Tuesday, July 30, 2013

This Year's Issue

Here's the IJ's story about the public forum involving this year's issue in Tompkins County. The former Milliken Station, long a coal-fired plant, was about to close when its new owners, inspired by Gov. Cuomo's urging statewide, decided to retrofit it as a natural gas-burning plant.

The fight breaks down along several lines. Lansing will lose (and until a few weeks ago was definitely going to lose) a couple million dollars in revenues without the plant, which lies just barely within its borders. Since Lansing Schools have thrived off their expanding tax base, the thought of losing this money and perhaps ending up with taxes like Dryden's is galling to many.

At the far opposite end are those for whom "gas" is a fighting word. Most of them want the plant closed forever.

Then there are a range of other opinions. Paul has written to the IJ with a suggestion about a switch to switchgrass. It's something Cornell has been studying forever, and here's a gigantic opportunity to put their plans into practice. I wrote to the Public Service Commission in support of someone's plan for converting the plant to waste-for-energy. One of our local legislators wants to keep the coal and save the railroad. NYSEG thinks all they need is an upgrade in transmission lines.

Ultimately, the decision is in the hands of a private corporation, despite the fact that any decision they make will affect the general populace in the form of significant rate hikes on our electric bills. If they convert to gas, the pipeline will almost certainly run through Dryden, because that's where there's already a pump station. So this is affecting politics countywide, and everyone is being forced to express an opinion.

It would be nice to have a plan before November. This should not be a partisan issue, but it's shaping up to be the only issue.

Monday, July 29, 2013

Tuesday, July 16, 2013

Too Late for Dryden

One of the most interesting things to come out of this year's Rural Schools Conference was John Sipple's new study, which contradicts the late Tom Lyson's hypotheses about the impact of school consolidation on villages. Tom Lyson was not only a researcher at Cornell when he did his modest study, he was also mayor of Freeville, and as such, had a really big dog in that hunt. Those of us who wondered about Lyson's tiny data set should feel vindicated by Sipple's data, which indicate that losing a school does no harm to a village save for a decline in household income (perhaps due to the loss of teachers from the village, who are often the best-paid residents)—but mostly, I just feel sad. Important decisions were made based on bad data. It's not like we get a do-over.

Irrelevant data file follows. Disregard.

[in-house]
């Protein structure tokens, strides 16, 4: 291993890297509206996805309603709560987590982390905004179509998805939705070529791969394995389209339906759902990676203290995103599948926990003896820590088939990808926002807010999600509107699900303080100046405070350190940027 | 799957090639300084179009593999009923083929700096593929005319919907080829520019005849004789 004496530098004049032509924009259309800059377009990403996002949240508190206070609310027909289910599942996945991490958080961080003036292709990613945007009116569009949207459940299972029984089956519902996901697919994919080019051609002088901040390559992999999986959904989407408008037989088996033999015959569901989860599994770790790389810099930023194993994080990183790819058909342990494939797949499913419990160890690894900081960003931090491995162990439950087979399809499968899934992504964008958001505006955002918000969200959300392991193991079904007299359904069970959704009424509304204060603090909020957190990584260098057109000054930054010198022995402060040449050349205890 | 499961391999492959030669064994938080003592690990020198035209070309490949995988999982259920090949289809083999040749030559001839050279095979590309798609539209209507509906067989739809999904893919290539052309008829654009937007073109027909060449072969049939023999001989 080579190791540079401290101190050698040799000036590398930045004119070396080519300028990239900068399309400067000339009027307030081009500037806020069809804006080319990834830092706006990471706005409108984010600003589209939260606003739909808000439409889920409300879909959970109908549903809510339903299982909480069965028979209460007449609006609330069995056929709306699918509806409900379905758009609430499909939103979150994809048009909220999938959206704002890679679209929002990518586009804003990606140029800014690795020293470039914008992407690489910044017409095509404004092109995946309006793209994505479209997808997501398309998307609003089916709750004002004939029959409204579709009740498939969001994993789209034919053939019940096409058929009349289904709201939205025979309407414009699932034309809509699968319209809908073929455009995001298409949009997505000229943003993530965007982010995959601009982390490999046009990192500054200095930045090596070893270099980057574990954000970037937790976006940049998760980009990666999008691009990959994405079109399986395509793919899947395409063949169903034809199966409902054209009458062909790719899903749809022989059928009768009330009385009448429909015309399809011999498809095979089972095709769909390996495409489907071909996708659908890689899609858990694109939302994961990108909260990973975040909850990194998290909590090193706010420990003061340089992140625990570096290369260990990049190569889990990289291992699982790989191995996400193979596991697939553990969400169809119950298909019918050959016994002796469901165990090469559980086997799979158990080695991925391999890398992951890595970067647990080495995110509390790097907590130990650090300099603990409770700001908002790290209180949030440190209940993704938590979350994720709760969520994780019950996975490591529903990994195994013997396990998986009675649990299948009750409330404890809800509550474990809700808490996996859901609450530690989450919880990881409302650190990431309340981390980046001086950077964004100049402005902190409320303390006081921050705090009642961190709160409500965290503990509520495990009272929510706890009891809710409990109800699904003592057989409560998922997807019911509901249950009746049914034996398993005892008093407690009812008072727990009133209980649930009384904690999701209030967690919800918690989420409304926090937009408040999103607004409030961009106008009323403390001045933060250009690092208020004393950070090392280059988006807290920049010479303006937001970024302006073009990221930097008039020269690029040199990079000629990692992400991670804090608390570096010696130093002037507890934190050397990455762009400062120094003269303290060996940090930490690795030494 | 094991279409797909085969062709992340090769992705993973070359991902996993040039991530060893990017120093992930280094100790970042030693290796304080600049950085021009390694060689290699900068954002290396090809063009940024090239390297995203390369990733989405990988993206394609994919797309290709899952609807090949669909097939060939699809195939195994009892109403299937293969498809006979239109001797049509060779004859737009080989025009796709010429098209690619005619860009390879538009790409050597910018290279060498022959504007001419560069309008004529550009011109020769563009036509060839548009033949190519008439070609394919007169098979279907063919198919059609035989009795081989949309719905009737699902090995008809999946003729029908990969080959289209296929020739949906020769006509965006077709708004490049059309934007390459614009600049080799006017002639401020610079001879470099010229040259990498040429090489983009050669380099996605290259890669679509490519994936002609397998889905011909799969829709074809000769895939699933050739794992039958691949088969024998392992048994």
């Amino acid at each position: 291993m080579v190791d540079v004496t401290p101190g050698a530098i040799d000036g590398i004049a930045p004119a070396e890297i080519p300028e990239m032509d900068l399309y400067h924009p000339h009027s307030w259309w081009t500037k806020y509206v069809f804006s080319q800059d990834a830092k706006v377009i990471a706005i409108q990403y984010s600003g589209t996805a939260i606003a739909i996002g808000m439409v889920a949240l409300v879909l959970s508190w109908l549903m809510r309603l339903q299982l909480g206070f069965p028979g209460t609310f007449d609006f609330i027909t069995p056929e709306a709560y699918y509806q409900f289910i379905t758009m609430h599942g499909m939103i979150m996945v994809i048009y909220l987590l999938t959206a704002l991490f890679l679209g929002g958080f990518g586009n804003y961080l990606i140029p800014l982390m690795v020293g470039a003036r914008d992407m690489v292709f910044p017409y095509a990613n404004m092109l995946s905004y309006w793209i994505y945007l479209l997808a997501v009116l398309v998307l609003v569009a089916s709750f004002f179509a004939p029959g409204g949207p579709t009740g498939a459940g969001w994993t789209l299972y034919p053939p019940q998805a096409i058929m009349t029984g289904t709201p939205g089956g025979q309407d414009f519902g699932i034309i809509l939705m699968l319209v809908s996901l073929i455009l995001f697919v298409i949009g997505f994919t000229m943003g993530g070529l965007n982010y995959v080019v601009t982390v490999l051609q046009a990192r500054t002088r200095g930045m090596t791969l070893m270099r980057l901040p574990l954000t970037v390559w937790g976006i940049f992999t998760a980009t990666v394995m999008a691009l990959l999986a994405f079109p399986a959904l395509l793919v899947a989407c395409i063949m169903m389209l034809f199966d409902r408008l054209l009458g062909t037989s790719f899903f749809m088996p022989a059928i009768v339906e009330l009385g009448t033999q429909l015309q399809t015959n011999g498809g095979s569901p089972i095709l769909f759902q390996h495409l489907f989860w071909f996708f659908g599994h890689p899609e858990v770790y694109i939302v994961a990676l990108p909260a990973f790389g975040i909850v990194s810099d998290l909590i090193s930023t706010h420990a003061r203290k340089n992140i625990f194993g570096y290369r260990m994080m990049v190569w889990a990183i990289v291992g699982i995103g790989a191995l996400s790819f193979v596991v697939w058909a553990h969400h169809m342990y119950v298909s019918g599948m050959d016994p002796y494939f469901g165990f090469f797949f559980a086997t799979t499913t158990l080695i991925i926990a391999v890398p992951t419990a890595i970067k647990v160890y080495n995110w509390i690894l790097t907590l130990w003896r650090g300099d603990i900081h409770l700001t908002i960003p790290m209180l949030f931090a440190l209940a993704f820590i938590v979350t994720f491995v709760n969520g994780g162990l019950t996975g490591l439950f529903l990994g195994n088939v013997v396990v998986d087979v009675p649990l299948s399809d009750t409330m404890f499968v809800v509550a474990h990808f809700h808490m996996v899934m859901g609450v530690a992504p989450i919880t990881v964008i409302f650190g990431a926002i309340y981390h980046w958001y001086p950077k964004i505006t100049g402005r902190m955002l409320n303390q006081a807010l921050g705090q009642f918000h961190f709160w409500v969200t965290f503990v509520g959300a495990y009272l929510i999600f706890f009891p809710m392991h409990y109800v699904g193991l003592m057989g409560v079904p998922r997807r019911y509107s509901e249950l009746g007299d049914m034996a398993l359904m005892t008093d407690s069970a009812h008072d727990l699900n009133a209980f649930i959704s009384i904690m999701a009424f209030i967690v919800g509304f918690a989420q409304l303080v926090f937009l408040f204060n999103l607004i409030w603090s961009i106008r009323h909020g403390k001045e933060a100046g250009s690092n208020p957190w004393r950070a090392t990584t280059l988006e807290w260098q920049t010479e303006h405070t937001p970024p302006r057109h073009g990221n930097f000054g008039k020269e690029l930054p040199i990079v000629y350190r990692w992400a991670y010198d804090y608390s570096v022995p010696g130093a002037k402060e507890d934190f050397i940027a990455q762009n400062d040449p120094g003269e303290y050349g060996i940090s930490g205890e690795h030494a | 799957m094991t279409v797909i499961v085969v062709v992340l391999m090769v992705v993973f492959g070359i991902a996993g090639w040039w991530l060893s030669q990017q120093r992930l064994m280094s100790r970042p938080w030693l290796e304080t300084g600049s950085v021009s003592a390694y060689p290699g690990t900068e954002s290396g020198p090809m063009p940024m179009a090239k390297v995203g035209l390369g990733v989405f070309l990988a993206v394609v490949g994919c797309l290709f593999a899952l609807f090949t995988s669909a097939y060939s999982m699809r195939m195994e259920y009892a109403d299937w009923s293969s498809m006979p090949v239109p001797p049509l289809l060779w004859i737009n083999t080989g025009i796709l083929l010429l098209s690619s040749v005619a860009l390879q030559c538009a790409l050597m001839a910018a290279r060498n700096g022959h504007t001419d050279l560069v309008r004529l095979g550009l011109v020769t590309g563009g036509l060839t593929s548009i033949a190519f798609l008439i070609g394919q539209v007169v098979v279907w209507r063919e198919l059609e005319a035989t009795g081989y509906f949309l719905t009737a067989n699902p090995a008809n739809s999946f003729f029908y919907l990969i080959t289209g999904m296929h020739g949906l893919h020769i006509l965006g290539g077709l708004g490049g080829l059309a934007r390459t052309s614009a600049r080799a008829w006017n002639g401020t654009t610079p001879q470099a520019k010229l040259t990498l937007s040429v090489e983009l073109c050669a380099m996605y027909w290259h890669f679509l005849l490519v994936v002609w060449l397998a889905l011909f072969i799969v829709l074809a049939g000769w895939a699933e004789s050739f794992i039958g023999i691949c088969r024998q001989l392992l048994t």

Road Trip

In honor of the Rural Schools Conference, I took the back roads to and from Cooperstown. On the way there, I passed through Dryden, Cortland, East Homer, Truxton, Cuyler, DeRuyter, Quaker Settlement, Otselic Center, Smyrna, Sherburne, Columbus, South Edmeston, Robinson Corners, Burlington, Oaksville.... On the way back, I saw Springfield, Warren, Richfield Springs, Hobin Corners, Madison, Pine Woods, Eaton, Georgetown, Sheds.... At times, I touched Otsego, Herkimer, Oneida, Madison, Chenango, Cortland, and Tompkins Counties. The most 21st-century thing I saw was the Munnsville Wind Farm, which is visible for miles in a taunting way before showing itself spectacularly near Madison. Otherwise, the woods and fields were a thousand shades of green, the corn varied from hip-high to overhead, every little gas station boasted live bait, children waded in the creeks, I was tempted by but did not enter a Petrified Animal Museum, and a dozen or more schools stood along my route in the shade of large trees.

Nearly all the schools dated from 75 to 80 years ago, when NYS started wholeheartedly to consolidate one-room schoolhouses into central school districts. It must have been a spectacular set of building projects, all of those proud buildings centered in villages along two-lane roads through the valleys. At the same time that the schools were being built, the state began a new numbering system for state roads, and paving took place on many rural thoroughfares. All this in the midst of the Great Depression! And although students in the villages walked to school, it is hard to imagine how some students got to school from the surrounding farms and tucked-away hamlets.